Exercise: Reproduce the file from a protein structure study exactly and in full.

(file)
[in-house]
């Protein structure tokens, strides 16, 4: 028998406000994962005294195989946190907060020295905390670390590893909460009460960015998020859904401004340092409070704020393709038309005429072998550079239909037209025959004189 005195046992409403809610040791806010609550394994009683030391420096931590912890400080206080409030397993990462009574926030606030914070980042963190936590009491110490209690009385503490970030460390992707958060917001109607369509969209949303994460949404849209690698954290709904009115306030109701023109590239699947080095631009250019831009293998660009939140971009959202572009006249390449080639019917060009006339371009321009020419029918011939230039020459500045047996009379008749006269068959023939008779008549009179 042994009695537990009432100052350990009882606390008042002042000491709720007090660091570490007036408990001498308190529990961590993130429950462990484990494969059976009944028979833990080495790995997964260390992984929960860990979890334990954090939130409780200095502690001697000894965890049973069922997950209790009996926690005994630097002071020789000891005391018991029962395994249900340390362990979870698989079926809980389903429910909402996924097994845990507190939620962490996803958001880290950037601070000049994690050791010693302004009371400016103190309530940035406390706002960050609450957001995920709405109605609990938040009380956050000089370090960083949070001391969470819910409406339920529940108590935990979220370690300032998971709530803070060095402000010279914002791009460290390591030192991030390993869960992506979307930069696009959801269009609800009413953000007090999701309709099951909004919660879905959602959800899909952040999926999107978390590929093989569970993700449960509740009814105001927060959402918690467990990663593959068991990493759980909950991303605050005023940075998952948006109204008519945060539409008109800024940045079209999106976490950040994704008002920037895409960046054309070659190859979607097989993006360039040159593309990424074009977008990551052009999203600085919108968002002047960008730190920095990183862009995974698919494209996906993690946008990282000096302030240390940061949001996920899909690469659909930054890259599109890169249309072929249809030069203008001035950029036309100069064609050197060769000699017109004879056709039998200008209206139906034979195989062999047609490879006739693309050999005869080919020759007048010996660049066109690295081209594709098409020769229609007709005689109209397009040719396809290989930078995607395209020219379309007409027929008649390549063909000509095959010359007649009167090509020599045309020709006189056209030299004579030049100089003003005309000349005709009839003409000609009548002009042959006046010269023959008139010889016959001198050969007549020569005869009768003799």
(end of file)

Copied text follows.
[in-house]
């Protein structure tokens, strides 16, 4: 028998406000994962005294195989946190907060020295905390670390590893909460009460960015998020859904401004340092409070704020393709038309005429072998550079239909037209025959004189 005195046992409403809610040791806010609550394994009683030391420096931590912890400080206080409030397993990462009574926030606030914070980042963190936590009491110490209690009385503490970030460390992707958060917001109607369509969209949303994460949404849209690698954290709904009115306030109701023109590239699947080095631009250019831009293998660009939140971009959202572009006249390449080639019917060009006339371009321009020419029918011939230039020459500045047996009379008749006269068959023939008779008549009179 042994009695537990009432100052350990009882606390008042002042000491709720007090660091570490007036408990001498308190529990961590993130429950462990484990494969059976009944028979833990080495790995997964260390992984929960860990979890334990954090939130409780200095502690001697000894965890049973069922997950209790009996926690005994630097002071020789000891005391018991029962395994249900340390362990979870698989079926809980389903429910909402996924097994845990507190939620962490996803958001880290950037601070000049994690050791010693302004009371400016103190309530940035406390706002960050609450957001995920709405109605609990938040009380956050000089370090960083949070001391969470819910409406339920529940108590935990979220370690300032998971709530803070060095402000010279914002791009460290390591030192991030390993869960992506979307930069696009959801269009609800009413953000007090999701309709099951909004919660879905959602959800899909952040999926999107978390590929093989569970993700449960509740009814105001927060959402918690467990990663593959068991990493759980909950991303605050005023940075998952948006109204008519945060539409008109800024940045079209999106976490950040994704008002920037895409960046054309070659190859979607097989993006360039040159593309990424074009977008990551052009999203600085919108968002002047960008730190920095990183862009995974698919494209996906993690946008990282000096302030240390940061949001996920899909690469659909930054890259599109890169249309072929249809030069203008001035950029036309100069064609050197060769000699017109004879056709039998200008209206139906034979195989062999047609490879006739693309050999005869080919020759007048010996660049066109690295081209594709098409020769229609007709005689109209397009040719396809290989930078995607395209020219379309007409027929008649390549063909000509095959010359007649009167090509020599045309020709006189056209030299004579030049100089003003005309000349005709009839003409000609009548002009042959006046010269023959008139010889016959001198050969007549020569005869009768003799």